The Integrated Guide to Network Security 1.5

July 22, 2016 | Views: 5118

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Network Security 1.5

Given a scenario, troubleshoot security issues related to wireless networking…

As you read about each of these methods and protocols, realize that there are security implications and weaknesses to each, and diligence and vigilance are your two most powerful attributes. Anyone with the right gear can see all of the packets that go across WiFi, so encryption is vital. “They” may get your packets, but with the right encryption they can’t read it (or at least, make it so laborious that they’ll move on).

 

WPA
WiFi Protected Access

This improvement over WEP improves the way security keys are handled. WEP only offered one set of keys, but WPA could use TKIP (see below for more information) to change the keys dynamically. If a hacker got it, it became harder to catch the key. With WEP and by monitoring a decent amount of traffic, a hacker could quite easily find the keys used. But with WPA, the constant key-changing made it more difficult.

This was really an interim solution between WEP and when WPA2 could be fully developed.

Be familiar with: IEEE 802.11, WPA-PSK, WPA-Enterprise

 

WPA2
WiFi Protected Access 2

This is an improvement over WPA. Any new wireless devices have to pass WPA2 certification in order to bear the WiFi trademark. This uses AES for encryption and uses CCMP (see below for more information) to replace TKIP.

Be familiar with: WPA2-Enterprise, CCMP

 

WEP
Wired Equivalent Privacy

Jokingly referred to as “Weak Encryption Protocol,” WEP operates at Layers 1 & 2 (data link & physical) of the OSI model. It became a standard in 1999, but by 2001, it was old news that it could be cracked.

The flaw is that the 24-bit IV (Initialization Vector), which sort-of encrypted the plaintext transmissions. The plaintext could be discerned by capturing a bunch of packets.

WEP is deprecated (not necessarily eliminated!), so you might be hard-pressed to find a new device that offers it as an option. It might still be used in homes, but should never be used in a corporate environment.

Be familiar with: CRC, 802.11b, XOR, stream cipher

 

EAP
Extensible Authentication Protocol

Here, “protocol” is a little misleading. EAP is an authentication framework, defining for other protocols how they need to work with it. As I’m thinking of how to describe it, it’s kind of like what goes inside a burrito (I could have chosen from many other things, but that’s what came to mind). What’s inside is necessary for the burrito, but it needs something to wrap it to complete it. EAP is meant to have something wrap it, e.g., TLS or PSK. It requires a secure communication channel – it doesn’t make a secure communication channel.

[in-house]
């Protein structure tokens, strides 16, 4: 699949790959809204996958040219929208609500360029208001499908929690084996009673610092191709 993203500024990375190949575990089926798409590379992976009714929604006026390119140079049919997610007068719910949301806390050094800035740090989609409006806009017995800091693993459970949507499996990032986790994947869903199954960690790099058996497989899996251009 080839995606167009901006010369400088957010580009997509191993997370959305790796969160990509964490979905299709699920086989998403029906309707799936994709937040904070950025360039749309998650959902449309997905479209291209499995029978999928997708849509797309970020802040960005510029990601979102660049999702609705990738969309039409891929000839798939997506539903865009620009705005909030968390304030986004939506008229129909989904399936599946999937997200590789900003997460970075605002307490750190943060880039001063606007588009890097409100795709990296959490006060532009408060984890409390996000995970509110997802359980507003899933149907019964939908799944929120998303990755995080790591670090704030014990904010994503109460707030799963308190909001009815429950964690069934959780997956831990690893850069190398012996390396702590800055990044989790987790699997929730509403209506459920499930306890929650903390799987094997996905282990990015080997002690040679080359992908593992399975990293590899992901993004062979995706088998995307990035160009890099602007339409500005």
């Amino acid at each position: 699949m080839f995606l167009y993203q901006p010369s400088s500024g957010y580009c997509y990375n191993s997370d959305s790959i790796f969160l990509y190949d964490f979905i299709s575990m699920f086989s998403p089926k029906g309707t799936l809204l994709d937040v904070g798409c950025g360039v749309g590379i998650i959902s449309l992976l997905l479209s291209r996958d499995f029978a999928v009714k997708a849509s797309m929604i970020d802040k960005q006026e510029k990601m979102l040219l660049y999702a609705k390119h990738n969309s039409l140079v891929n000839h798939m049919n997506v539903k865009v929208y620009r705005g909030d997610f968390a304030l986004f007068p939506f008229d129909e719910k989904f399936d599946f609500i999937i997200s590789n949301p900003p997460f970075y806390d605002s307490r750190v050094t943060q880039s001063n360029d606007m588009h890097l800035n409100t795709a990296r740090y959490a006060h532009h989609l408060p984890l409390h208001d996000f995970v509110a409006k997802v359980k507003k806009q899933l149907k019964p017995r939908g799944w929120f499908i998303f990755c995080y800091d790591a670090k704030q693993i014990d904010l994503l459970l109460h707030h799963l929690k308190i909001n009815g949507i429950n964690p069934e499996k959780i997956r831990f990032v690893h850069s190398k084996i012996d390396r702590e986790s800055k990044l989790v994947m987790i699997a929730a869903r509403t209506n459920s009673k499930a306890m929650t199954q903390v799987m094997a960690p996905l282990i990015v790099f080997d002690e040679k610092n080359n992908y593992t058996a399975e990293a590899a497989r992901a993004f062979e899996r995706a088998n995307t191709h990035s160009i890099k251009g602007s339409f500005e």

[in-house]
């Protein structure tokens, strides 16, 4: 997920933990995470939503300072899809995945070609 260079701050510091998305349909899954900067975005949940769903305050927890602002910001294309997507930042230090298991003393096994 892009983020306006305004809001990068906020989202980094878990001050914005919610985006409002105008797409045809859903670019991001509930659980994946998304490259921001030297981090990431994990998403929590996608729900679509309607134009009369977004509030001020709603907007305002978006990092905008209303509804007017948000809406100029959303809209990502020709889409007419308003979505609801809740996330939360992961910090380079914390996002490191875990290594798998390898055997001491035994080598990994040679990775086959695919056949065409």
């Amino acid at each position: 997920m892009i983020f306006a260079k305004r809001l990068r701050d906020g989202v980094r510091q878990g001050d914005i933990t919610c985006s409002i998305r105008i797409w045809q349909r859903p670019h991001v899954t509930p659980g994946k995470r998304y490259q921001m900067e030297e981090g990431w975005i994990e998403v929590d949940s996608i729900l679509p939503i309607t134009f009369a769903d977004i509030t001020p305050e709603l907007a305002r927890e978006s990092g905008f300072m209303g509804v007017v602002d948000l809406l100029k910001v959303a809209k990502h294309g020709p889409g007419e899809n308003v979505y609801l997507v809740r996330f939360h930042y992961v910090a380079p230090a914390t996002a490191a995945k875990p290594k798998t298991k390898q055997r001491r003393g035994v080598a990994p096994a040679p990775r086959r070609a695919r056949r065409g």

PEAP
Protected Extensible Authentication Protocol (pron. Peep) (aka, Protected EAP)

This takes EAP and encapsulates it with TLS, thereby providing EAP with authentication and encryption. Remember that physical security (e.g., cabling) is gone in a wireless connection, and EAP was designed with the need for protection.

 

LEAP
Lightweight Extensible Authentication Protocol

AKA Cisco-Wireless EAP, Cisco® released this in December 2010 for WLAN authentication. It can use WEP or TKIP. LEAP is for authentication, not encryption, so offline password cracking was shown to be its weakness (LEAP requires a RADIUS server to provide encryption, so it’s susceptible to man-in-the-middle attacks).

Due to this weakness, a salt can be added and passwords made more complicated to decrease the chance of cracking.

Be familiar with: salt, CHAP, RADIUS

 

MAC Filter
MAC (Media Access Control) Filtering (aka “GUI filtering” and “Layer 2 Address Filtering”)

This is a security access control method in which the 48-bit address assigned to each network card is used to determine access to the network. In short, you tell your WiFi what MAC addresses are allowed.

If you want to find out who made a computer, do an internet search for MAC OUI and you’ll find plenty of sources of identification. The first 24 bits (6 hexadecimal characters) are the vendor ID, so everything by VMware, e.g., has a certain set, by Dell another set, etc. The last 24 bits are the unique address assigned by the vendor to that particular piece of equipment.

 

Disable SSID Broadcast

The Service Set Identifier (SSID) is a 32-alphanumeric-character identifier for the wireless network, aka “network name.” Whenever you have a wireless network, it shows up by default. If it’s hidden, the typical person won’t see your network and will have to know what the name is and manually enter the SSID and password. The existence of a WiFi network is, however, obvious with a packet sniffer like Wireshark or Ettercap. For hackers, it will pique their interest and you may be more of a target by “hiding” it.  So, make sure that you have WPA2 + <option> AND a really good password in place.

 

TKIP
Temporal Key Integrity Protocol or TKIP (pronounced: Tee-Kip)

This suite of algorithms wraps WEP with encapsulation (not true encryption), thereby creating WPA. It was created for a two-fold purpose: 1. To provide a layer of protection that old hardware lacked (there wasn’t a link layer to WEP hardware, so old WEP hardware could be firmware upgraded to WPA with TKIP); and 2. As an intermediary until WPA2, which provides AES encryption, could be released.